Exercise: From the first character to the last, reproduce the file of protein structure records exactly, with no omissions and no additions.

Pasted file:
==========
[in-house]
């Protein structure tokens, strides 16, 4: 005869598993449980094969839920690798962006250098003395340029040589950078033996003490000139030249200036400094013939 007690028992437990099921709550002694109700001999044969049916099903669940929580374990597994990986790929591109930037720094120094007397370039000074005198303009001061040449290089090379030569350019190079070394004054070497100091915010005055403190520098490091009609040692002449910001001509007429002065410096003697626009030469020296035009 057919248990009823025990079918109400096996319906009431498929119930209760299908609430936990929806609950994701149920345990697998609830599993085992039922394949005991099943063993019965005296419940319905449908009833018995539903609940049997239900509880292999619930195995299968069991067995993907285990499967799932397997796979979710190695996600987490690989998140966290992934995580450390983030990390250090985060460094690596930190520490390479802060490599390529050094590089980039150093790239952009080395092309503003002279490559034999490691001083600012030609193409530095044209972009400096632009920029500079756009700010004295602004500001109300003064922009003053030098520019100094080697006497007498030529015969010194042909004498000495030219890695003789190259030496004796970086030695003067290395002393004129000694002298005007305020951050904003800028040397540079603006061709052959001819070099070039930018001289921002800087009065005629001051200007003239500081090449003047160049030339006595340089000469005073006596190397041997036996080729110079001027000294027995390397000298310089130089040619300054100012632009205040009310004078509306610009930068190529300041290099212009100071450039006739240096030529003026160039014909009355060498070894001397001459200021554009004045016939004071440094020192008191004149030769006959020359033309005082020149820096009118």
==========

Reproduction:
[in-house]
């Protein structure tokens, strides 16, 4: 005869598993449980094969839920690798962006250098003395340029040589950078033996003490000139030249200036400094013939 007690028992437990099921709550002694109700001999044969049916099903669940929580374990597994990986790929591109930037720094120094007397370039000074005198303009001061040449290089090379030569350019190079070394004054070497100091915010005055403190520098490091009609040692002449910001001509007429002065410096003697626009030469020296035009 057919248990009823025990079918109400096996319906009431498929119930209760299908609430936990929806609950994701149920345990697998609830599993085992039922394949005991099943063993019965005296419940319905449908009833018995539903609940049997239900509880292999619930195995299968069991067995993907285990499967799932397997796979979710190695996600987490690989998140966290992934995580450390983030990390250090985060460094690596930190520490390479802060490599390529050094590089980039150093790239952009080395092309503003002279490559034999490691001083600012030609193409530095044209972009400096632009920029500079756009700010004295602004500001109300003064922009003053030098520019100094080697006497007498030529015969010194042909004498000495030219890695003789190259030496004796970086030695003067290395002393004129000694002298005007305020951050904003800028040397540079603006061709052959001819070099070039930018001289921002800087009065005629001051200007003239500081090449003047160049030339006595340089000469005073006596190397041997036996080729110079001027000294027995390397000298310089130089040619300054100012632009205040009310004078509306610009930068190529300041290099212009100071450039006739240096030529003026160039014909009355060498070894001397001459200021554009004045016939004071440094020192008191004149030769006959020359033309005082020149820096009118």